It’s never been more important to really know your customers
As the lockdown restrictions ease, the Government has given more businesses the green light to start operating again, provided they can observe the necessary social distancing and infection control measures.
The latest survey by the ONS on the impact of the coronavirus reported that 25% of responding businesses that had paused trading expect to restart within the next four weeks and 30% intend to restart trading in more than four weeks, especially in the manufacturing, construction, wholesale, and retail sectors.
And yet, the same report revealed that 42% of responding businesses had less than six months worth of cash reserves (this rose to 57% of those who had paused trading during the lockdown). So, while the acute stage of the crisis may be over in the UK, the financial shock has clearly affected the stability of many businesses and left some close to the brink. In addition to its previous interventions, the Government has now introduced legislation to protect otherwise viable companies threatened with insolvency by giving them the “breathing space and tools required to maximise their chance of survival.” It covers measures such as the temporary suspension of wrongful trading provisions and permanent reforms such as formal moratoriums on winding-up petitions so eligible companies can pursue a rescue plan.
This is good news, but it will still be difficult for companies to trade on credit terms with confidence when there is a risk that a customer is not in a position to pay. Credit insurance is part of the answer, and a new State-backed temporary reinsurance scheme will mean your business can continue to access trade credit insurance cover for losses arising from customer insolvency.
At the same time, it’s never been more important for you to protect your own bottom line by assessing companies’ credit risk profiles. Here are three key questions to consider if you want to get a broader understanding of your customer and decide whether they represent a golden opportunity or risky business:
1 – Where are they based?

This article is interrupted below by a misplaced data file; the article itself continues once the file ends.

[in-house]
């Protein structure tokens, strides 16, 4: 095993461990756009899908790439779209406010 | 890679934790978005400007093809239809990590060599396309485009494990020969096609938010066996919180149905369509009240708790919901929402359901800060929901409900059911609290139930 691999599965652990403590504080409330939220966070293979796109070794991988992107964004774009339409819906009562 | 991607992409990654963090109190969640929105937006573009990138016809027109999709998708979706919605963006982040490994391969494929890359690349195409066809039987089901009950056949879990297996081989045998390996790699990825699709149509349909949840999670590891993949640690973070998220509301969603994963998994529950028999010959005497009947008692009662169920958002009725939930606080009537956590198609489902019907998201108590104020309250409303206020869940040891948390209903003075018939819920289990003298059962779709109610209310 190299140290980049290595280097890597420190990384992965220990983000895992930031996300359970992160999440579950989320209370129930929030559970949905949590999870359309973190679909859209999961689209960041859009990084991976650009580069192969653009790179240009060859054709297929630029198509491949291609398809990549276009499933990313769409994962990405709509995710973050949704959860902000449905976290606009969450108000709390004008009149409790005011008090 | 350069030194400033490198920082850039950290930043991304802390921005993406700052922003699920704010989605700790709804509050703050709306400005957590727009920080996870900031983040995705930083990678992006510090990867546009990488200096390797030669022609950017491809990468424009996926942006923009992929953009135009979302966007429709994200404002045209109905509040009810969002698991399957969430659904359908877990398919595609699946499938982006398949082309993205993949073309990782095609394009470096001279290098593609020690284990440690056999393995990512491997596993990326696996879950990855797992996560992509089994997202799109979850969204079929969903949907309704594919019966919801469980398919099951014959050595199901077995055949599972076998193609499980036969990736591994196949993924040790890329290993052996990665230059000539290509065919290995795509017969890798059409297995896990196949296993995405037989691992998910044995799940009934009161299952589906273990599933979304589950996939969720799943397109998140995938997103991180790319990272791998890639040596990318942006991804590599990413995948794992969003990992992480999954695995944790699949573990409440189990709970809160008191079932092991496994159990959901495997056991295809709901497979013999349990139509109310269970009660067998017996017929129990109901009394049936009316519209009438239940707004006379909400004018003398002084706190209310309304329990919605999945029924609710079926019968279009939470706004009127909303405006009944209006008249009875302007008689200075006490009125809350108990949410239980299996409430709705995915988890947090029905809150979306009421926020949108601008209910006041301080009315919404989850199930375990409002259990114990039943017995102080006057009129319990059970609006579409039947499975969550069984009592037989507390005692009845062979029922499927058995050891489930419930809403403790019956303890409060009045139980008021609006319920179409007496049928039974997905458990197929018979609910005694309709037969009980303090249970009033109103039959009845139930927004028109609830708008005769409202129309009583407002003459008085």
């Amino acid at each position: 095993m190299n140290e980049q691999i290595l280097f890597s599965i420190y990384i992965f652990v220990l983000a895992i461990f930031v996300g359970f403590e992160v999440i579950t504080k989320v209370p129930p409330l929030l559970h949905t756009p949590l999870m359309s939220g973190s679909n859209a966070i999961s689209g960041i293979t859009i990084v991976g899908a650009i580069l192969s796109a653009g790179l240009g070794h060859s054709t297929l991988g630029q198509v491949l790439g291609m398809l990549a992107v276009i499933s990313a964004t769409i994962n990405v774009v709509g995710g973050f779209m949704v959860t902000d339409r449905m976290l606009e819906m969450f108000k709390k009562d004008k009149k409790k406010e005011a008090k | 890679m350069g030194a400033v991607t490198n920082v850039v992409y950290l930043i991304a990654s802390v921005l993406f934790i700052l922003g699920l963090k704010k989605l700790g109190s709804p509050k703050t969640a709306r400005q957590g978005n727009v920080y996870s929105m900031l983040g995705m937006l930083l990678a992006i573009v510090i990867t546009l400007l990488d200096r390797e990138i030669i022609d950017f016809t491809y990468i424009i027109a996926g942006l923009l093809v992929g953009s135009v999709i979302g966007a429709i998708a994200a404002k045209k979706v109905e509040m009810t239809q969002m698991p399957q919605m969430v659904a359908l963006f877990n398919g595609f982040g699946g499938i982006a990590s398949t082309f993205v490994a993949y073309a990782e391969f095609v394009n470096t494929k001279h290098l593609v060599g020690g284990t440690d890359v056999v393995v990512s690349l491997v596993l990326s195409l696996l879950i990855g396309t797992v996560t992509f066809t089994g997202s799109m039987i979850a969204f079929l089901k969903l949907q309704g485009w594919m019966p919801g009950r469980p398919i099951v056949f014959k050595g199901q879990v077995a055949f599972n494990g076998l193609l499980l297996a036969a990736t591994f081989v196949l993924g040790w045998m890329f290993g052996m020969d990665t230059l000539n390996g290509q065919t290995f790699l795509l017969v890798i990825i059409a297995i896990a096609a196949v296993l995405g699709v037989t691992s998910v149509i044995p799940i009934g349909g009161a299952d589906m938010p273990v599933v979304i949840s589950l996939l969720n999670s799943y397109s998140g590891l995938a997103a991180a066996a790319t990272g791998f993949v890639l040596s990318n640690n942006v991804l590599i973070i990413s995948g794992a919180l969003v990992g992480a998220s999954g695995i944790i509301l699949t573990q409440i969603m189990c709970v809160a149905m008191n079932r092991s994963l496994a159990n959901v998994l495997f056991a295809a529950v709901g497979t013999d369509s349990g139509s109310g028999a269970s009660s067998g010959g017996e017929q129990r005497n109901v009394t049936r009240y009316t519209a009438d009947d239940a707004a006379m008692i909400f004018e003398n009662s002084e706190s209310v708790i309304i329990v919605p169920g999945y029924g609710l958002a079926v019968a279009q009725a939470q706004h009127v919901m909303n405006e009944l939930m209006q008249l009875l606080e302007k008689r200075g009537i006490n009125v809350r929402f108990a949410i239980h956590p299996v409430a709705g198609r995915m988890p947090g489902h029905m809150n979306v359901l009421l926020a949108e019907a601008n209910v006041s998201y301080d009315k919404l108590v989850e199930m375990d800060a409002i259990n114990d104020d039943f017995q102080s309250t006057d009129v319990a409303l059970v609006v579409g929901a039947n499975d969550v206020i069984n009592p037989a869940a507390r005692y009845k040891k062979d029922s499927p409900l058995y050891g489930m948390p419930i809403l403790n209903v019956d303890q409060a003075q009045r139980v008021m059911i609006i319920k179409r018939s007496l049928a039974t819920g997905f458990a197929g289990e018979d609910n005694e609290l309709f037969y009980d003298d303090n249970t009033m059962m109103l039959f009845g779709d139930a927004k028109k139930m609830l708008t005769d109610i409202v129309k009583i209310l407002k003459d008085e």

The economic and political context in which a company operates exerts a positive or negative influence on its financial health and risk of payment default. The pandemic has been a devastating blow, but some countries are proving more resilient than others, and it is not necessarily the ‘mature’ economies.
Globally, Coface predicts a sharp rise of 25% in corporate insolvencies and expects the major world economies, apart from China and India, to fall into recession. Our latest country risk assessment map shows average business default risk in more than 160 countries, based on macroeconomic and payment data. More than 70 countries have been downgraded, including the United States, South Africa, Saudi Arabia, Malaysia, and Germany. But the map also shows some countries where the risk has not deteriorated (such as Denmark, Japan, or Senegal), perhaps because there have been successful measures to contain the spread of the virus or limit the financial shock.
It therefore makes sense to research the impact of the pandemic on your customers’ markets, including the current status of restrictions on trading and movement, whether the rate of infection is still rising, and levels of social and political unrest.
2 – What trade sector are they in?
The pandemic has affected both supply (production capacity, disrupted supply chains) and demand (limited opportunities for consumption, impoverished households) across a range of sectors, but the impact has not been felt equally.
Coface’s Q2 sector risk assessments show default risk in 13 sectors across six geographic regions. There have been no upgrades, but the pharmaceutical and agri-food industries and services such as telecoms are in a relatively stronger position. At the other extreme, services linked to tourism, leisure, transport, specialist retail (clothing, electronics), and automotive manufacturing have been hit the hardest.
The pandemic has also highlighted the risk of relying on complex global supply chains, particularly in sectors such as automotive, textiles, and electronics. As factories reopen, many multinationals are likely to want to reduce their exposure to supply chain disruption by diversifying suppliers. This could present new opportunities for providers of raw materials or intermediate products.
3 – What is their current financial position?
Of course, companies can be profitable trading partners even if they operate in high-risk countries or trade sectors. Equally, long-established names can still be undone by a financial shock or critical shortage of cash.
It is therefore essential to carry out due diligence on every prospect and run regular financial health checks on existing customers so that you do not go blindly into any credit transaction. In the current volatile climate, things can change rapidly, so don’t rely on trade references or last year’s statutory accounts alone.
To protect your bottom line, run a credit assessment based on the company’s recent trading history and obtain external insight to dig deeper into their financial position. Coface can provide up-to-date information on circa 80 million companies worldwide, ranging from a Snapshot of a company’s creditworthiness and payment behaviour to a Full Report incorporating late payment and claims data and analysis from our underwriters.